- Name also: Dutch Clover
- Family: Pea Family – Fabaceae (Leguminosae)
- Growing form: Perennial herb.
- Height: 10–30 cm (4–12 in.). Stem creeping, rooting from joints, glabrous.
- Flower: Corolla zygomorphic, white (sometimes slightly reddish), later brownish, 8–10 mm (0.32–0.4 in.) long, fused at base. Petals 5; the upstanding the ‘standard’, the lateral two the ‘wings’, the lower two united to form the ‘keel’, overall shape of corolla being butterfly-like. Calyx 5-lobed, glabrous. Stamens 10. A single carpel. Inflorescence a long-stalked, densely globose head, flowers fragrant.
- Leaves: Alternate, long-stalked, stipulate. Blade with 3 leaflets; leaflets obovate–obcordate, with finely toothed margins, often with white patterning. Stipules mainly united with stalks.
- Fruit: Indehiscent pod, remains inside calyx.
- Habitat: Meadows, lawns, yards, paths, waste ground, banks, roadsides, shores.
- Flowering time: June–August.
Genus Trifolium means three-leaved and refers to the genus’s leaves, which are typically palmate with three leaflets. It can sometimes have more, however, and 4-leaved clover is regarded as a sign of good luck. Those who are looking for four-leaved clover will notice that they can be found in certain areas more than others, which may be due to environmental or hereditary factors. It is still not clear which factor produces an abnormal amount of leaves, even if the scarcity and broad spread points towards it being a mutation. It has been estimated that one out of every ten thousand plants is four-leaved. The very lucky and persistent botanist can also find examples with up to 18 leaflets.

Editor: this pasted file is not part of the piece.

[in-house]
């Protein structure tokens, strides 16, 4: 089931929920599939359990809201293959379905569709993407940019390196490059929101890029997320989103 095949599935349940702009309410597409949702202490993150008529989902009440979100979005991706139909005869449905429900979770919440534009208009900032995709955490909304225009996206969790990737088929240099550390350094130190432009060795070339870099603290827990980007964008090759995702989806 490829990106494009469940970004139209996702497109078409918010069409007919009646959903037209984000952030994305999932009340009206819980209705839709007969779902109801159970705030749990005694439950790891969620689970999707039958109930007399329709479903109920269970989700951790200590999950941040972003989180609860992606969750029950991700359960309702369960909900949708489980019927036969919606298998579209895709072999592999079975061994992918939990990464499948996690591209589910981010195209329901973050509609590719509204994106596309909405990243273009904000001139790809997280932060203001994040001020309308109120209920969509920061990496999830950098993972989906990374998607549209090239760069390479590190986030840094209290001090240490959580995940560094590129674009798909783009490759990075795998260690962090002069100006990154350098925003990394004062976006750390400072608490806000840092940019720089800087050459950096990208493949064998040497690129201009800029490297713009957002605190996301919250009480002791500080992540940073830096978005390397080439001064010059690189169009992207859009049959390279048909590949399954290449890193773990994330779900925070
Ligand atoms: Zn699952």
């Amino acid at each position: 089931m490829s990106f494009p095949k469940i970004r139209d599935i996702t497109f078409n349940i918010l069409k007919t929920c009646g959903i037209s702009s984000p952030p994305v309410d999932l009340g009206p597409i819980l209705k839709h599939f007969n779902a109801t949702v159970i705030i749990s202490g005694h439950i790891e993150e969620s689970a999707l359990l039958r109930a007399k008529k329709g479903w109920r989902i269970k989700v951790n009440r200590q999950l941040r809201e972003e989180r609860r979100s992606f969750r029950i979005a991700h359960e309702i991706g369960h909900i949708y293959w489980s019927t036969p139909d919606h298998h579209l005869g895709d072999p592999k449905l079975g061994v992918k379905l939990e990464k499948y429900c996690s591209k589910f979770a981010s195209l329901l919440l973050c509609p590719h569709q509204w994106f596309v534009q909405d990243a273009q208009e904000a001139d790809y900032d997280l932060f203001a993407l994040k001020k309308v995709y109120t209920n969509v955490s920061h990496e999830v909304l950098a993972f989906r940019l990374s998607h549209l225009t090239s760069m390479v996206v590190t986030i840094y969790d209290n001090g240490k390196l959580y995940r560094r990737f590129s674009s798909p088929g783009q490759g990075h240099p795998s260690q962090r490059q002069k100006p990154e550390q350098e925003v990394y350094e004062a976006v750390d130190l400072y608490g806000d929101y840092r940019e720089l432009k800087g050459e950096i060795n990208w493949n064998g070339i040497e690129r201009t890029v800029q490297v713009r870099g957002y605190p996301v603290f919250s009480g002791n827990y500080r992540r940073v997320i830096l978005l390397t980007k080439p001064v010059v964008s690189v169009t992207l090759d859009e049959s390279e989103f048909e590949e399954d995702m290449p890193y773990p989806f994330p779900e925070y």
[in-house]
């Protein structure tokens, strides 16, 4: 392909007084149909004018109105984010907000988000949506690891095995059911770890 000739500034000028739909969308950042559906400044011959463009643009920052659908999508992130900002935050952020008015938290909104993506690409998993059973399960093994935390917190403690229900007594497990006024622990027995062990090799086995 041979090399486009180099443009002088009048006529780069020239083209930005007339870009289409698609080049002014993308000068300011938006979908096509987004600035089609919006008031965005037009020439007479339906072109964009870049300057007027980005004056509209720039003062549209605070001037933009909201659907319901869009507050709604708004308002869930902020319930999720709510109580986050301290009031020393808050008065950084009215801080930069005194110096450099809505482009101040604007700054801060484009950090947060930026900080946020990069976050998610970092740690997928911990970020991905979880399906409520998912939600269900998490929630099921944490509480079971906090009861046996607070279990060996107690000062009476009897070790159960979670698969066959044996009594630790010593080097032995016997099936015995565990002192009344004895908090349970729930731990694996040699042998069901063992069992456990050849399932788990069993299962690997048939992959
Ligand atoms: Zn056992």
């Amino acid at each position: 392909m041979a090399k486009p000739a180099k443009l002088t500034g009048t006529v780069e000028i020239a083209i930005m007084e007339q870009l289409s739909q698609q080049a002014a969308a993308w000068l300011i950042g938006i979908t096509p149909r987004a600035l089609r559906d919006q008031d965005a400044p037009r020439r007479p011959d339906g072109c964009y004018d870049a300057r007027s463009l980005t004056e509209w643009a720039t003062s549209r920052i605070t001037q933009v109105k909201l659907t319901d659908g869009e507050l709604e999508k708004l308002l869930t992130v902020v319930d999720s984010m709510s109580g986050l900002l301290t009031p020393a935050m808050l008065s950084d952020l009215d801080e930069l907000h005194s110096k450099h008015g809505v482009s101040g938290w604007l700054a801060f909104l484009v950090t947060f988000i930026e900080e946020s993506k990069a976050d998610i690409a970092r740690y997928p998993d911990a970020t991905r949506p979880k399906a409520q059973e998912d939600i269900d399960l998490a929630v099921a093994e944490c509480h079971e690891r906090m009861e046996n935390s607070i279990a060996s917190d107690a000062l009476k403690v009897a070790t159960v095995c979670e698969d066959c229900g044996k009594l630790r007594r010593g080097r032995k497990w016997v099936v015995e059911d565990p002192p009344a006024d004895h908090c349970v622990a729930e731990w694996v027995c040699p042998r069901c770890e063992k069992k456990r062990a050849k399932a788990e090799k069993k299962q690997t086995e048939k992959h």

White clover is very common on lawns and in parks, and is not usually difficult to find. It grows low along the ground and does not mind being trampled. It has been exploited in planted grazing land because it is good fodder, especially for horses and sheep. Its sweet, fragrant flowers produce a lot of nectar and it’s one of the best honey plants – although it has been estimated that one kilo of honey requires the bees to visit 60,000 plants! The species’ possible native habitats in Finland have been sandy areas by the sea and river banks. It is quick to follow people though almost anywhere they go: in the yard of a wilderness hut or in a fell-side camp site, it grows in rambler’s tracks.
White clover can be differentiated from its close relative alsike clover (T. hybridum) by e.g. its limp stem.